When my son, Ryan, was seven he joined a little league team. I knew it was not the standard low-key youth arena I experienced as a child. The first question I was asked when he joined was “how many years has he been playing?” My uneasiness with the question and the competitive nature of our local little league was an easy set up for fear.
Would he be bullied for a limited skill set? When he rounded third base for the first time and ran directly into the dugout, was I being judged? When did youth coach pitch become minor league baseball? If we practice 5 hours a day will I get him up to par with the kids who, apparently, began tee ball at birth.
Yes, my fear and inability to stay in the moment with each smile, frustration, and life experience almost wore me down. Then I remembered my promise to my son, to be his biggest cheerleader in life. My purpose was to champion his dreams and be present for all of it.
In that moment, I was an observer to his footprint into this thing called life. I was not intimidated by overzealous parents purchasing two hundred-dollar bats while expecting complete perfection or those over critiquing the young athletes with less experience. I came to realize through the season the pure joy of being a tireless cheerleader of all children. This was also the time it became clear to me that the most competitive sport around is parenting. Perhaps, only beating out business and personal success by a slim margin.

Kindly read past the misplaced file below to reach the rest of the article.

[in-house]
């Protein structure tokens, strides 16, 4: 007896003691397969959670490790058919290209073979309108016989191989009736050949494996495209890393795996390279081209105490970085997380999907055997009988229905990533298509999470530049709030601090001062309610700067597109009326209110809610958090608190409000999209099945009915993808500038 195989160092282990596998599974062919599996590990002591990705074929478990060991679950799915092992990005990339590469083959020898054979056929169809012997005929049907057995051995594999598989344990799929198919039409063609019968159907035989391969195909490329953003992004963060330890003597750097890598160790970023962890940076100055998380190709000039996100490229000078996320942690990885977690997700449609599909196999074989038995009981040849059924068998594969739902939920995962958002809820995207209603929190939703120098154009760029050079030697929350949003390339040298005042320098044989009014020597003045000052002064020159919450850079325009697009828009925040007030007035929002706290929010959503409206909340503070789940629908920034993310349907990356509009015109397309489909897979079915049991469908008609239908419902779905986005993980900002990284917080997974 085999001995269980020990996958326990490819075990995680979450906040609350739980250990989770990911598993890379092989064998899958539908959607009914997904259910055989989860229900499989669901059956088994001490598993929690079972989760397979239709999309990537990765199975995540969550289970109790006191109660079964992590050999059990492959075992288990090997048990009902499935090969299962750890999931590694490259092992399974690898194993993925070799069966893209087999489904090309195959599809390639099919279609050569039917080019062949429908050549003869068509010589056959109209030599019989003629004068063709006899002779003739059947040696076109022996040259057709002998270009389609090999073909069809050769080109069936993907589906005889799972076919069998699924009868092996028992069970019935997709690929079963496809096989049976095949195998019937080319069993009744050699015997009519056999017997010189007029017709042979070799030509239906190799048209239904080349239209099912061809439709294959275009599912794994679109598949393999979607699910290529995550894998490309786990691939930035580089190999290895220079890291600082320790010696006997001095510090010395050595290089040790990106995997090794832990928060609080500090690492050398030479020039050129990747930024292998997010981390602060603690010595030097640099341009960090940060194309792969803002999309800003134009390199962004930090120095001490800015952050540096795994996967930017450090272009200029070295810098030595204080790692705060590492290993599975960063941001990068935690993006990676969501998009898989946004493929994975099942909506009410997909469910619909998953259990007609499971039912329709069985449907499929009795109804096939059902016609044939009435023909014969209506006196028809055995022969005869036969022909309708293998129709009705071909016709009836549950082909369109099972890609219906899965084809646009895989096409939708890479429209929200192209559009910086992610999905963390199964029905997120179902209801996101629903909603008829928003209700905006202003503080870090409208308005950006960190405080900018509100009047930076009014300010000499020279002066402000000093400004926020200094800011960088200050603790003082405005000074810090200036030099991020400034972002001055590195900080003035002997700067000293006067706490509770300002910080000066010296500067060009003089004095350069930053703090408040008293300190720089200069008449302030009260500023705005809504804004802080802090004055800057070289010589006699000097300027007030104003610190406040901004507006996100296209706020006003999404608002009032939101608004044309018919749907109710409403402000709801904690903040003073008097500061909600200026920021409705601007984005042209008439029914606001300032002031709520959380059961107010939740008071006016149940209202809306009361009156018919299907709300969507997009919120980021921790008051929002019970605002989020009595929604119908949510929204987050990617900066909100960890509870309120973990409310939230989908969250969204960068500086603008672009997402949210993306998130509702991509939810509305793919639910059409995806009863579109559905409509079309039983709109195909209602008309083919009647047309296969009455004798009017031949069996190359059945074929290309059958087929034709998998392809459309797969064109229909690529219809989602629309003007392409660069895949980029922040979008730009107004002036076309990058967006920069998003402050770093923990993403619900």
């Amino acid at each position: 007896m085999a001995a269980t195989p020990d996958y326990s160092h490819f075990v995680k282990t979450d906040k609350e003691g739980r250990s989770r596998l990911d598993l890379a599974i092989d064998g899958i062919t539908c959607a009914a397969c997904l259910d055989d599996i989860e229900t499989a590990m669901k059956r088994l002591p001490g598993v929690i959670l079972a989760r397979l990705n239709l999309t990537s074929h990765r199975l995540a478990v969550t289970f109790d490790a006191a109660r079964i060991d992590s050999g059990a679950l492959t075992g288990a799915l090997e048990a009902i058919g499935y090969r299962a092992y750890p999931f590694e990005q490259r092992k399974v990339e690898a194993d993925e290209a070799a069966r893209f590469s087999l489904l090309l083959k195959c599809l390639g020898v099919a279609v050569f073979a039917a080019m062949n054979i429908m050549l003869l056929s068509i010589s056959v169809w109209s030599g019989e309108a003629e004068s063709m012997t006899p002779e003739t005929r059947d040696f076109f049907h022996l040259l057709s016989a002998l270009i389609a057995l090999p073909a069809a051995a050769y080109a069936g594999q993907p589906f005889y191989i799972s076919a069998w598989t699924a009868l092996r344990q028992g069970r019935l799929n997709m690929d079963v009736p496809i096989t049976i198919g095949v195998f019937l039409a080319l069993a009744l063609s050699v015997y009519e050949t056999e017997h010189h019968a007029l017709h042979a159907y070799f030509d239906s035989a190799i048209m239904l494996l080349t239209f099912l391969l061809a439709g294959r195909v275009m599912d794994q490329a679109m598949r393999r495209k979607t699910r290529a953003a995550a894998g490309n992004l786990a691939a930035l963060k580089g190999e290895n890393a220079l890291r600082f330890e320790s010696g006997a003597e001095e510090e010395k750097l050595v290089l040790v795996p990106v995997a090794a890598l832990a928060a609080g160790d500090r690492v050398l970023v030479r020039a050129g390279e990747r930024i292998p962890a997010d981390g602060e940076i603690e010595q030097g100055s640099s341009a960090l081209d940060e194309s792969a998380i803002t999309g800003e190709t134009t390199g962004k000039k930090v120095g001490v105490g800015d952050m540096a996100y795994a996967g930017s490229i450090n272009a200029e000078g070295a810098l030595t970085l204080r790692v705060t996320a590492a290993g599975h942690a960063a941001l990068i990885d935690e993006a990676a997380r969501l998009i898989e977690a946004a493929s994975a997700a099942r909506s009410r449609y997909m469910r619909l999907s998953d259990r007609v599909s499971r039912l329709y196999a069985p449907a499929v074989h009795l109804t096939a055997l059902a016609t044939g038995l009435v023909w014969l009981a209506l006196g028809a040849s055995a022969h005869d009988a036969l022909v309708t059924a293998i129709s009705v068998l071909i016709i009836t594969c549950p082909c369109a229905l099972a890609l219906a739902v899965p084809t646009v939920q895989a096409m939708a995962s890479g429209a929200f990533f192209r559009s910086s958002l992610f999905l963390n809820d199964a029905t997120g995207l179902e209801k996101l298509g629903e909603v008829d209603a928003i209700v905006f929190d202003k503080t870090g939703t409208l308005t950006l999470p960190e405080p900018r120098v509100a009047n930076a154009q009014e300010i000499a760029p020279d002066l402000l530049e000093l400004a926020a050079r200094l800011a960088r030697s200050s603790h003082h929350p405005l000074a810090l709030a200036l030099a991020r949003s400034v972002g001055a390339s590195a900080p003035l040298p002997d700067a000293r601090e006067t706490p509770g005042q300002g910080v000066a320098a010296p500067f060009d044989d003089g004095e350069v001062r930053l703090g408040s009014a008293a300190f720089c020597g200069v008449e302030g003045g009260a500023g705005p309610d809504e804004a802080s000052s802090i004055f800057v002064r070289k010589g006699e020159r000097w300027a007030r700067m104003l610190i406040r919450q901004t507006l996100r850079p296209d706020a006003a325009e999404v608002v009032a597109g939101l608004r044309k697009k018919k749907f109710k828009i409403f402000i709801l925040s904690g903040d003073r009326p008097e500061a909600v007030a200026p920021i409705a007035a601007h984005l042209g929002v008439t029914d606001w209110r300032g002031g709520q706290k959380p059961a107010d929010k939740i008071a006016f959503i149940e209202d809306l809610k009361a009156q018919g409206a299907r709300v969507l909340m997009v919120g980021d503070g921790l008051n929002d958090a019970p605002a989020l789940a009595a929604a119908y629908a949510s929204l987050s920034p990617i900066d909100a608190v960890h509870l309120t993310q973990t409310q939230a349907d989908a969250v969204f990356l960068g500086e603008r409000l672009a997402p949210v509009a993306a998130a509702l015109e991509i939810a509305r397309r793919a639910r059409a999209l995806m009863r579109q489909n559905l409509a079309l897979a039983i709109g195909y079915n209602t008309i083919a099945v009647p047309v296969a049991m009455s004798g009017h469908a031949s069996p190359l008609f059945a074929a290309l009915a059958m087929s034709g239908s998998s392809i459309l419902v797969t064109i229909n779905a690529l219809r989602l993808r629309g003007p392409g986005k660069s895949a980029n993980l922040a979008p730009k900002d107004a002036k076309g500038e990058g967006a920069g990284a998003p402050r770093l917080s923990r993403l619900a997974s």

In my career, I have been a pom-pom in hands cheerleader as well as a self-absorbed solitary player. Today, I am very clear on who I want to be. I believe the only way to truly succeed is by having those around me do the same. Personally, this has been the only way I have found joy and fulfillment in my career and life.
Cheerleading everyone in our life is the best position on the field. I have been blessed with many cheerleaders and they have opened the space for possibility and self-love. Can you imagine what this world would look like if we cheered on everyone in our life?